Do you build relationships with hospitality one meal at a time?

Many positions covering a wide range of skills are open in nursing homes and assisted living communities now. These include a new position created as ‘room service attendant’ in response to in-room dining resulted from necessary physical distancing. The positions may sound like a temporary solution while this pandemic lasts but if the community has the Kind Dining® coaching program to train newly hired food servers, their employment is more likely to be permanent. Studies show that employees who know their jobs well know they are valued by the company and know the residents appreciate their work, they tend to stay with that community. It is a win-win situation for everyone when professional training has been given. Turnovers of employees are costly and cause discomposure to senior residents. They are more content with familiar faces than a constant stream of newbies passing through.

Food servers’ responsibility is still complex even when entering one room at a time rather than a communal dining room. Residents who know their food servers by sight and by name are reassured of their safety. Social graces and etiquette are still expected. A bit of conversation while the food server brings a tray to a resident in lockdown is comforting and fills a small social span that is missed with communal dining at a standstill. It is a universal hospitality-language that breaks through all barriers, all ages, both genders, and all cultures. Remember that even now, as a food server, when you enter residents’ rooms, you are entering their home. That deserves respect and the quality of service they paid for when they chose your community to be home.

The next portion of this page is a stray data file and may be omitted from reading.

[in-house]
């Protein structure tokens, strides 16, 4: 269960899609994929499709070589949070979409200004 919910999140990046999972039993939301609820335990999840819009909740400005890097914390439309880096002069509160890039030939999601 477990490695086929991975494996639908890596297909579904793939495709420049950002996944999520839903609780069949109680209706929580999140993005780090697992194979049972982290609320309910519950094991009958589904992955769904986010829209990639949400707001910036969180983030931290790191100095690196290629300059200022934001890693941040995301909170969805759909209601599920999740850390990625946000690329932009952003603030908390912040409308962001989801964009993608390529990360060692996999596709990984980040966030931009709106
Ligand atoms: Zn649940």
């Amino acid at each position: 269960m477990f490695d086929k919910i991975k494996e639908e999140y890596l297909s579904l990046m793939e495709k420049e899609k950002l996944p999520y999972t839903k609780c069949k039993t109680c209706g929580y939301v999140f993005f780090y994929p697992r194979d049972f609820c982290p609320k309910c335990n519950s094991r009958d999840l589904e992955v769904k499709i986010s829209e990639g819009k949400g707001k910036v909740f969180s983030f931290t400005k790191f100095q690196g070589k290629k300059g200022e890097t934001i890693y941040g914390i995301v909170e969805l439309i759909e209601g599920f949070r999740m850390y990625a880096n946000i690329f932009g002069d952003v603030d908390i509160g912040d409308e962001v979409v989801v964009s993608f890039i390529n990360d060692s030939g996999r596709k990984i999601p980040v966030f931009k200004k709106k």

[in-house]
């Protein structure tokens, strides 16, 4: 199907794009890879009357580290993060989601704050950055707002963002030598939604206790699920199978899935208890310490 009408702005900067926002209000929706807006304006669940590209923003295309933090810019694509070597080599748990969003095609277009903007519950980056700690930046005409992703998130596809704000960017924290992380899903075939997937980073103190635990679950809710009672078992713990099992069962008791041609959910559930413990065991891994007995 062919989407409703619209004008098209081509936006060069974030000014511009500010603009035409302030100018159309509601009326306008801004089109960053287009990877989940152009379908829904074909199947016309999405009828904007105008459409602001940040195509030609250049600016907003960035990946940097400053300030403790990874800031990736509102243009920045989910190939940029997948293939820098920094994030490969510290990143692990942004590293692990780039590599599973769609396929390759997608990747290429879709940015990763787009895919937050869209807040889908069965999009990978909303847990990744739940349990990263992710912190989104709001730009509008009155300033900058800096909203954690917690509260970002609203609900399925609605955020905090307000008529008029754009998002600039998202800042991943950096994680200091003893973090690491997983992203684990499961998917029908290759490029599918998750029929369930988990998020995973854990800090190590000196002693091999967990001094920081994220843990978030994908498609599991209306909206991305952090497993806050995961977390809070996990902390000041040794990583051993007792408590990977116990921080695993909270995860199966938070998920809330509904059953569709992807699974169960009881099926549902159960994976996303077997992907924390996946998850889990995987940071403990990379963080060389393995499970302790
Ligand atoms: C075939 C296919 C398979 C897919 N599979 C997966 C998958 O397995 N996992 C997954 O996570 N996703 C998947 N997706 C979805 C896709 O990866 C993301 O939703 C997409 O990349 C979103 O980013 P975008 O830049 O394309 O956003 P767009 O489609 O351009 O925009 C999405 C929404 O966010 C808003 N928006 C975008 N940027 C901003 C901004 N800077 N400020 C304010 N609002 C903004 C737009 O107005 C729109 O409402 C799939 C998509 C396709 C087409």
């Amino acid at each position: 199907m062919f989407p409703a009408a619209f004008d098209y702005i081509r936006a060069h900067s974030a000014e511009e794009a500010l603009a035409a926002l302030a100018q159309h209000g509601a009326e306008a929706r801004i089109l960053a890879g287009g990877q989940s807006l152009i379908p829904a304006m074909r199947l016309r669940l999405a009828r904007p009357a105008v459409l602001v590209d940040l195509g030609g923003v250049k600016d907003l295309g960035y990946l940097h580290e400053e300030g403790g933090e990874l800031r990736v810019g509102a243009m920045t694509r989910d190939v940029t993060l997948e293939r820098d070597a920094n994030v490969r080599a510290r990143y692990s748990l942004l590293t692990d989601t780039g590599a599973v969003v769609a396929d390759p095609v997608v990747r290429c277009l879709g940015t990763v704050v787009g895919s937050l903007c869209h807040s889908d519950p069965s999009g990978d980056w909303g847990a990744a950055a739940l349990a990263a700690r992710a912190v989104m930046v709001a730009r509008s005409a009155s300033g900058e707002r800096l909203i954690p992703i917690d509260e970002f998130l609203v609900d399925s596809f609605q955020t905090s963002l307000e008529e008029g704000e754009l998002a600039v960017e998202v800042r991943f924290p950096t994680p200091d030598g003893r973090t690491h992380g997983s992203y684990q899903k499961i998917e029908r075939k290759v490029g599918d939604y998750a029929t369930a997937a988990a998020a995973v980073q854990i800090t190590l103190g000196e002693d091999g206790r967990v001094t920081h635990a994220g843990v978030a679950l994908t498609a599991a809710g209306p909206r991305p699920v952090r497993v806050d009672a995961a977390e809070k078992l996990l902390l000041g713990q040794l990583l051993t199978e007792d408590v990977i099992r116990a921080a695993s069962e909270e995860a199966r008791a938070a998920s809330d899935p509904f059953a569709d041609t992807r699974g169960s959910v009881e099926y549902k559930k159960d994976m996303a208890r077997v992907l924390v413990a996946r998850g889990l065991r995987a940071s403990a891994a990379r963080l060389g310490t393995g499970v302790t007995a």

COVID-19 has changed dining practices in the nursing homes and assisted living communities but the performance expected from food servers remains the same. The skills learned in Kind Dining® training go with each food server regardless of the routines of mealtime. Residents deserve pleasant, competent, praiseworthy food service that doesn’t reveal the stress that is happening outside their realm. The company that has invested in professional, hands-on training will see their returns over and over again during these unsettling times.


About Cindy Heilman

Cindy is the founder and owner of Kind Dining®, which she began in 2006. She’s traveled across the country and Canada working with and training senior living communities that want to create an exceptional dining experience for their residents and staff. In addition, she certifies select professionals in her Kind Dining® philosophy and provides tools, now in an eLearning format, that make learning stick and help people put insights into action. As a result of her work, clients often share their staff has a new sense of purpose, get along better and keep their focus and energy on what matters most. In fact, she wrote a book, Hospitality for Boomers on how to attract residents and keep good team members. In her free time, she enjoys walking Oregon trails and cheering on her favorite soccer teams, the Portland Thorns and Timbers.

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